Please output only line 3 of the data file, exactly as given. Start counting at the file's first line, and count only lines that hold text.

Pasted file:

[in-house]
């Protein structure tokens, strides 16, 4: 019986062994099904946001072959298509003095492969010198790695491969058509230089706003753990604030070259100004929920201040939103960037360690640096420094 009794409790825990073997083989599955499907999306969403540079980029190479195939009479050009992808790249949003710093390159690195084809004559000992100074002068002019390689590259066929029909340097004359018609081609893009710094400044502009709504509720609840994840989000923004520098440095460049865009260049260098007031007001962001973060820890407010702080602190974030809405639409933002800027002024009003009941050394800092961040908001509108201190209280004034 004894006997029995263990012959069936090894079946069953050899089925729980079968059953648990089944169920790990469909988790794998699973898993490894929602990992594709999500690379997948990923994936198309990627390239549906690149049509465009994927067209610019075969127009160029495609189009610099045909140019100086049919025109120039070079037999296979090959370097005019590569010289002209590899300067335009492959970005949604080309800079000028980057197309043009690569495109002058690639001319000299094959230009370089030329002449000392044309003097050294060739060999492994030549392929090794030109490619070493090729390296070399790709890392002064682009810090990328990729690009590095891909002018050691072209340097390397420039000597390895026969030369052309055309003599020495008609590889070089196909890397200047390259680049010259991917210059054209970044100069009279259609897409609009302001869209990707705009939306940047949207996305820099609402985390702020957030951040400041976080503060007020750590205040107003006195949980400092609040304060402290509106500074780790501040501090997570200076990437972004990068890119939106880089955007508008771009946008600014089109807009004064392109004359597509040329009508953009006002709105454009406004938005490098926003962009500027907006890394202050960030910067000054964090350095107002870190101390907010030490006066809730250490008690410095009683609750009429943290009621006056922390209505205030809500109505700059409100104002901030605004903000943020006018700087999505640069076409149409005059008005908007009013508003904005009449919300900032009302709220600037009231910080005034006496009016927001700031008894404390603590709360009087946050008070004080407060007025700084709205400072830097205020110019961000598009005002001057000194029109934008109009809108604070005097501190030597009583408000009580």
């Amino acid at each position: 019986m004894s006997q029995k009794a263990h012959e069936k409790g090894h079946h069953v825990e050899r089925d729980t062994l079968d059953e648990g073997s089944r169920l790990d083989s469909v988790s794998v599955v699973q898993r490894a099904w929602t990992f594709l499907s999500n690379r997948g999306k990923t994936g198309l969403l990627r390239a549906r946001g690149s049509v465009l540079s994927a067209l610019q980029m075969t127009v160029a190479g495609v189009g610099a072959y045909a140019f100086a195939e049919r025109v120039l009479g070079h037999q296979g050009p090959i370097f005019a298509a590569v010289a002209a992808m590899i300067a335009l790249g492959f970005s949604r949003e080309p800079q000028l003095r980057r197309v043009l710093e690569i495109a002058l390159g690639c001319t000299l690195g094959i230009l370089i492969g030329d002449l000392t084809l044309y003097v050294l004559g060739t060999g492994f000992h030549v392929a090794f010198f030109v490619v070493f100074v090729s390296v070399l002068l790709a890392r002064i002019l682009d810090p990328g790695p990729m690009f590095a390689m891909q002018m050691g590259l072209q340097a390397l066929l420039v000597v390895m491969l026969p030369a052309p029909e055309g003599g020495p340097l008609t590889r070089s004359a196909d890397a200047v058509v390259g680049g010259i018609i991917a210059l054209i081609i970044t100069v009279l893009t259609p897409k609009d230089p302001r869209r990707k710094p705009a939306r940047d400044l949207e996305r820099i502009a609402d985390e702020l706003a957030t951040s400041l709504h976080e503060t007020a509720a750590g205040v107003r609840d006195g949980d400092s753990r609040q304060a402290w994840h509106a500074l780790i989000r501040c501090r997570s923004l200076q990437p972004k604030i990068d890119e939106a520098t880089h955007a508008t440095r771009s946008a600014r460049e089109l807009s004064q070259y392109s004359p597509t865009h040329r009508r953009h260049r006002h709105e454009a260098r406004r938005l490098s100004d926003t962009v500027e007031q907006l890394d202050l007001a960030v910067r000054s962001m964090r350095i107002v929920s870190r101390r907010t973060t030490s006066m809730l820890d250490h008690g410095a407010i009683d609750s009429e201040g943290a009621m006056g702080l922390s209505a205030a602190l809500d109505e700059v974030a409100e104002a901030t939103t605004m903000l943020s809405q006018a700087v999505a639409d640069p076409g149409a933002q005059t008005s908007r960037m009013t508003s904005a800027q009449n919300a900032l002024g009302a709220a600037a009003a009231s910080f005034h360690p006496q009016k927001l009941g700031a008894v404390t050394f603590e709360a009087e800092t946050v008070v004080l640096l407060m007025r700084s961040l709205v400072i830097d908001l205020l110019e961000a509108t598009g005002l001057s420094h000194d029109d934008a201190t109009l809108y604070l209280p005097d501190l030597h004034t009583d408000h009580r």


């Amino acid at each position: 019986m004894s006997q029995k009794a263990h012959e069936k409790g090894h079946h069953v825990e050899r089925d729980t062994l079968d059953e648990g073997s089944r169920l790990d083989s469909v988790s794998v599955v699973q898993r490894a099904w929602t990992f594709l499907s999500n690379r997948g999306k990923t994936g198309l969403l990627r390239a549906r946001g690149s049509v465009l540079s994927a067209l610019q980029m075969t127009v160029a190479g495609v189009g610099a072959y045909a140019f100086a195939e049919r025109v120039l009479g070079h037999q296979g050009p090959i370097f005019a298509a590569v010289a002209a992808m590899i300067a335009l790249g492959f970005s949604r949003e080309p800079q000028l003095r980057r197309v043009l710093e690569i495109a002058l390159g690639c001319t000299l690195g094959i230009l370089i492969g030329d002449l000392t084809l044309y003097v050294l004559g060739t060999g492994f000992h030549v392929a090794f010198f030109v490619v070493f100074v090729s390296v070399l002068l790709a890392r002064i002019l682009d810090p990328g790695p990729m690009f590095a390689m891909q002018m050691g590259l072209q340097a390397l066929l420039v000597v390895m491969l026969p030369a052309p029909e055309g003599g020495p340097l008609t590889r070089s004359a196909d890397a200047v058509v390259g680049g010259i018609i991917a210059l054209i081609i970044t100069v009279l893009t259609p897409k609009d230089p302001r869209r990707k710094p705009a939306r940047d400044l949207e996305r820099i502009a609402d985390e702020l706003a957030t951040s400041l709504h976080e503060t007020a509720a750590g205040v107003r609840d006195g949980d400092s753990r609040q304060a402290w994840h509106a500074l780790i989000r501040c501090r997570s923004l200076q990437p972004k604030i990068d890119e939106a520098t880089h955007a508008t440095r771009s946008a600014r460049e089109l807009s004064q070259y392109s004359p597509t865009h040329r009508r953009h260049r006002h709105e454009a260098r406004r938005l490098s100004d926003t962009v500027e007031q907006l890394d202050l007001a960030v910067r000054s962001m964090r350095i107002v929920s870190r101390r907010t973060t030490s006066m809730l820890d250490h008690g410095a407010i009683d609750s009429e201040g943290a009621m006056g702080l922390s209505a205030a602190l809500d109505e700059v974030a409100e104002a901030t939103t605004m903000l943020s809405q006018a700087v999505a639409d640069p076409g149409a933002q005059t008005s908007r960037m009013t508003s904005a800027q009449n919300a900032l002024g009302a709220a600037a009003a009231s910080f005034h360690p006496q009016k927001l009941g700031a008894v404390t050394f603590e709360a009087e800092t946050v008070v004080l640096l407060m007025r700084s961040l709205v400072i830097d908001l205020l110019e961000a509108t598009g005002l001057s420094h000194d029109d934008a201190t109009l809108y604070l209280p005097d501190l030597h004034t009583d408000h009580r």